One of the most prevalent concerns in law enforcement today is staffing. Agencies fight over coveted personnel, offering incentives such as sign-on bonuses, mortgage assistance and moving allowances. This is occurring in an occupation where only ten years ago potential officers sent out a dozen applications and held their breath, praying someone--anyone would hire them. But the field of law enforcement changed. Where once an officer worried about whether he could get a job, now the main worry is whether or not he will ever see another day off. This phenomenon not only affects sworn personnel, but civilian ones as well.
Job postings for police communications operators are also plentiful. Officer.com has 109 positions listed in this category. Even the oldest, in Seguin (TX), listed in June, 2004, is still open until filled. Many of the others use similar terms, including "on-going recruitment" and "on a continuous basis." Departments have begun offering incentive pay. Sequin offers a hiring incentive for experience and Lawrenceville (Metro Atlanta, GA) offers a $2,000 incremental hiring bonus. In a job with adequate pay, benefits, and personal satisfaction, where did all the dispatchers go?
Several factors affect staffing. Economics, such as a drop in unemployment rates and an increase in private sector pay has heavily impacted applicants. Technology is another huge issue. Operators no longer answer one phone and jot penciled notes onto a notepad. A visit to most centers reveals consoles covered in various computer components. Unfortunately, the change from manual to highly technical job expectations did not include correspondingly high compensation. Many technically-savvy individuals opted for private sector jobs which pay more. Along with this, many emergency communications center employees are leaving for the same reason. Retention, in addition to recruitment problems, adds an additional strain.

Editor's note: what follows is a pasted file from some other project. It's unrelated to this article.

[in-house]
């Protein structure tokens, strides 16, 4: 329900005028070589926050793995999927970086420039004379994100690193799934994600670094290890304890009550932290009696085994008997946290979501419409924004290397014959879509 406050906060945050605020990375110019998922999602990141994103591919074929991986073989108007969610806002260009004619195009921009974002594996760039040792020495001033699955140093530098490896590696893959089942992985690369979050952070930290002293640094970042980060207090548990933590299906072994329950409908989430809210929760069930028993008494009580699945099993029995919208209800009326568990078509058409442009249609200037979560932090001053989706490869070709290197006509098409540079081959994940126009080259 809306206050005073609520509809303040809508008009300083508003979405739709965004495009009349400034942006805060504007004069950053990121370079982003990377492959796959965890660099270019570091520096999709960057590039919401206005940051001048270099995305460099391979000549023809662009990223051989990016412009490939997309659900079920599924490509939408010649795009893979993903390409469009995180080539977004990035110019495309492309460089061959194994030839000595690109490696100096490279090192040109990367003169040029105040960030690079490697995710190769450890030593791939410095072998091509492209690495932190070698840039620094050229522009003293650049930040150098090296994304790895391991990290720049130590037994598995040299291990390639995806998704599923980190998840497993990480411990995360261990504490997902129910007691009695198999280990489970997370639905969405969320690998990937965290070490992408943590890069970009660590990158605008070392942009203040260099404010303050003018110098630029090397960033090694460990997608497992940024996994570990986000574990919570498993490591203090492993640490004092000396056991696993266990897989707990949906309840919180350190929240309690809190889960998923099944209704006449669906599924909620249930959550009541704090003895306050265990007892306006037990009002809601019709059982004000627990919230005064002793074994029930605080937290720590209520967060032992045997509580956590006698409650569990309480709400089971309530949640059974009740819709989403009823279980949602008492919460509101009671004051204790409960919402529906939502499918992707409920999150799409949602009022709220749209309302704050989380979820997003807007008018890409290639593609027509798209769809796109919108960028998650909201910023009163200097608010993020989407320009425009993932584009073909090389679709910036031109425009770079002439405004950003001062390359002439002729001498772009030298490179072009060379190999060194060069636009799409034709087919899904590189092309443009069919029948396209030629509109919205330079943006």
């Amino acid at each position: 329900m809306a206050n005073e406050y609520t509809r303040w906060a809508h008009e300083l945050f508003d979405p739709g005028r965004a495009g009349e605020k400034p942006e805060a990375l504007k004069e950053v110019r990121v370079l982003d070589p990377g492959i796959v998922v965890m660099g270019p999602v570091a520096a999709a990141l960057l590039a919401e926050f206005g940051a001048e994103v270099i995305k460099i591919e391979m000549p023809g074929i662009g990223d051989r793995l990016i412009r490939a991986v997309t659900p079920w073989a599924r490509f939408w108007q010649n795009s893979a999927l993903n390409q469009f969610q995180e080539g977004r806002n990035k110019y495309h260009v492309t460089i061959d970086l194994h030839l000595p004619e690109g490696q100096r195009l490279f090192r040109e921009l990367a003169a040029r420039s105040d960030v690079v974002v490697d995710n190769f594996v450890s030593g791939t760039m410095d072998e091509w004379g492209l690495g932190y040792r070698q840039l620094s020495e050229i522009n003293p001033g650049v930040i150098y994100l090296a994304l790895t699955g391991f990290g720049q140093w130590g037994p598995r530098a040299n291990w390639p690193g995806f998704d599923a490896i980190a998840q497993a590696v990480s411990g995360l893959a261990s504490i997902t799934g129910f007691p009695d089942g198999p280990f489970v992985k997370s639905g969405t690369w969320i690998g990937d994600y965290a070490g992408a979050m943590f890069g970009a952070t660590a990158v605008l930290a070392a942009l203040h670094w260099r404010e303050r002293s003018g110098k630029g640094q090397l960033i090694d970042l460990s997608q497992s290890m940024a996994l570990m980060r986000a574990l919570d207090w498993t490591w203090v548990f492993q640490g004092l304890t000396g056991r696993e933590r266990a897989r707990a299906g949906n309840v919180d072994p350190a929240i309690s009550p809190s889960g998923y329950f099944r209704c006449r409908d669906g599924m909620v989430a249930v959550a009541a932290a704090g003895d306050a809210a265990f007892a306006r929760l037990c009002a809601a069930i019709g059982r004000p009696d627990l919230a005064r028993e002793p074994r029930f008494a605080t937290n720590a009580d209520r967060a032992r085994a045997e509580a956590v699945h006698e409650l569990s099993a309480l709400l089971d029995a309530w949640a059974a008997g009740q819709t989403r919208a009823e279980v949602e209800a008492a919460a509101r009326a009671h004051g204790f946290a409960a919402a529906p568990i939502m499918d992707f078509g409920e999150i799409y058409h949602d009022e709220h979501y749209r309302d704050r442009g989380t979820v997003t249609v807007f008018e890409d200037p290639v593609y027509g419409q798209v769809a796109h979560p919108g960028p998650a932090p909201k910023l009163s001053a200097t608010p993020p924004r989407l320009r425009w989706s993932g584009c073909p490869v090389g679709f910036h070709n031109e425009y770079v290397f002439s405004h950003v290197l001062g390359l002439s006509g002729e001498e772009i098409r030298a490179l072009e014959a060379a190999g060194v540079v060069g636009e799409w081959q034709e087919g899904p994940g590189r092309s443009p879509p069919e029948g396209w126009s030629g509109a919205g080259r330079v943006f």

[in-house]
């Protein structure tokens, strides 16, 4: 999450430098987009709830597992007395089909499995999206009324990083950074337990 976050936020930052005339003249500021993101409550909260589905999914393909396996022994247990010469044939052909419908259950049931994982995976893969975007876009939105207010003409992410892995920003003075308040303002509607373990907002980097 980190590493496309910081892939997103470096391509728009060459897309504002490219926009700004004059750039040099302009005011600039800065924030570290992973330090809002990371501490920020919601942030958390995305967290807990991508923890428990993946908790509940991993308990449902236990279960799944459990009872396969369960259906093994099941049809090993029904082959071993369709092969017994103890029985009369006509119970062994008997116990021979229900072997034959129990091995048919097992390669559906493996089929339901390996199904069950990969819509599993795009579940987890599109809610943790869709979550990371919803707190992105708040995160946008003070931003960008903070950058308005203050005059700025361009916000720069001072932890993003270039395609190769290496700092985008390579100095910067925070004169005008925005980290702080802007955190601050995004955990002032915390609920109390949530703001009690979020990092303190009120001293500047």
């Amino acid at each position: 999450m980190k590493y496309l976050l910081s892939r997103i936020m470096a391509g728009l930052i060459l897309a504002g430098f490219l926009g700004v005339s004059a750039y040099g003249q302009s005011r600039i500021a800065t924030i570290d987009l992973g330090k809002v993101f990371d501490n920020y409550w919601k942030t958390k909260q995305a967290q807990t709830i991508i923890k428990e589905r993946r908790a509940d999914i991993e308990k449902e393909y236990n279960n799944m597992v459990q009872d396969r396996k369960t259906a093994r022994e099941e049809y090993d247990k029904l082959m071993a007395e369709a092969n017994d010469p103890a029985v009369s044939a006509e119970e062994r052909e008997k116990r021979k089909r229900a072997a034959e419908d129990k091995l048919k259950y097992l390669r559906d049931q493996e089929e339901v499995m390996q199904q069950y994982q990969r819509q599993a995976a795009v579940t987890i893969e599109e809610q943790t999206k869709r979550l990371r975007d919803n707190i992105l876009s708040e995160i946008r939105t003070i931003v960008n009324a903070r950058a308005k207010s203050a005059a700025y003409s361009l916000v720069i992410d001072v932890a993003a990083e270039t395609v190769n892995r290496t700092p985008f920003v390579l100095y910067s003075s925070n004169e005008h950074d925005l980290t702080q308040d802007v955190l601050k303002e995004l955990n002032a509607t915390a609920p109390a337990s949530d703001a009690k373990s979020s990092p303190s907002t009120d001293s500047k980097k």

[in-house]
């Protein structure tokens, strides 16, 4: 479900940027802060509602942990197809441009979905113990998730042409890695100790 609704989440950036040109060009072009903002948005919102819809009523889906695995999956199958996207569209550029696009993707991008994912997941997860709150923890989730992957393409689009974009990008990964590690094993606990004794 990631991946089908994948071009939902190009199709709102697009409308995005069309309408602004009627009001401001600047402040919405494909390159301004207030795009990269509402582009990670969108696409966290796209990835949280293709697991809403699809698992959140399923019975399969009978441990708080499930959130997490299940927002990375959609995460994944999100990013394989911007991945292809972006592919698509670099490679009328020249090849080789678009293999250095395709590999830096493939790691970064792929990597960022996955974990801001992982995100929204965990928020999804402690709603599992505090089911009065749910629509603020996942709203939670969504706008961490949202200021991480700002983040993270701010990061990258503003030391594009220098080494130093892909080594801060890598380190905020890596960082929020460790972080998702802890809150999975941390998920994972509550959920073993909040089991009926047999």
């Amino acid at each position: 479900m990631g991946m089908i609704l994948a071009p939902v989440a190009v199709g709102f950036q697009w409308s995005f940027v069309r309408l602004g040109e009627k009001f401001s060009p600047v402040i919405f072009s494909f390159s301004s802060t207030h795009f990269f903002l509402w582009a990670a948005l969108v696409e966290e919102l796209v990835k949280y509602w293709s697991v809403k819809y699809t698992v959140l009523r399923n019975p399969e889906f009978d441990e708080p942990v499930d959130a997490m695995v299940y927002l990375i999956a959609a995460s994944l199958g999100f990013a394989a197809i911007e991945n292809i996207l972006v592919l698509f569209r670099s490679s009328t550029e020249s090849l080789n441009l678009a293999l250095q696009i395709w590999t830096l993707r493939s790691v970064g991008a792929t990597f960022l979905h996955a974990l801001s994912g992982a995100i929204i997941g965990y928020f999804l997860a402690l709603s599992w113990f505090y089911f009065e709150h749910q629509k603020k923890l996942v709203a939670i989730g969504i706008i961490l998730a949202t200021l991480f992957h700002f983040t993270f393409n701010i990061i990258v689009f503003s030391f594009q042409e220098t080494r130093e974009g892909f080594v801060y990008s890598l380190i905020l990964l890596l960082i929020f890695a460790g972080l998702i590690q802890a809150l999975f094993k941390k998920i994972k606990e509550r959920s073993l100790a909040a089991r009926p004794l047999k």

While less people apply for communication positions, many are leaving. Normal departures, such as retirement, stretch centers thin. Due to increased problems relating to mandatory overtime, disability and stress departures have increased. All of these issues put staffing shortages at a critical level. The implications to operators and the public are hefty.
Three main consequences lie at the heart of staffing shortages: operator health, public safety and taxes. The last of these, consequences to the taxpayer, revolves around the amount of money departments are paying to cover overtime.
According to LasVegasNow.com, the Las Vegas Metro communications center pays $30,000 per week in mandatory overtime to cover 47 vacant positions. An average full-time employee's salary is $65,000 a year. Although an issue for the richest of municipalities, this unavoidable cost has to be stripped from somewhere else. Who wants to decide whether the town library or the senior center has to be cut?
Another consequence of staffing shortages is public safety. In March, 2006, the 33 percent staff shortage impacted the Santa Fe (NM) center when a woman drove her truck into a busy medical clinic, killing three people and injuring eight others. The 9-1-1 calls were coming in, but they sat in the queue. There wasn't anyone to answer them. Many departments don't even want to articulate what would happen if a major emergency, such as another terrorist attack, were to occur in their jurisdiction.
A final consequence is the effect on operators' health. Many operators are working 60+ hours per week. This often leads to low morale, poor eating and sleeping habits, strained relationships and poor work quality. A department needs to have a body at the console, but is it advantageous when that body is tired, malnourished and stressed to the point of explosion? Or quitting? Solutions to staffing shortages have to be found. Thankfully, many departments and major organizations are answering the call to find them.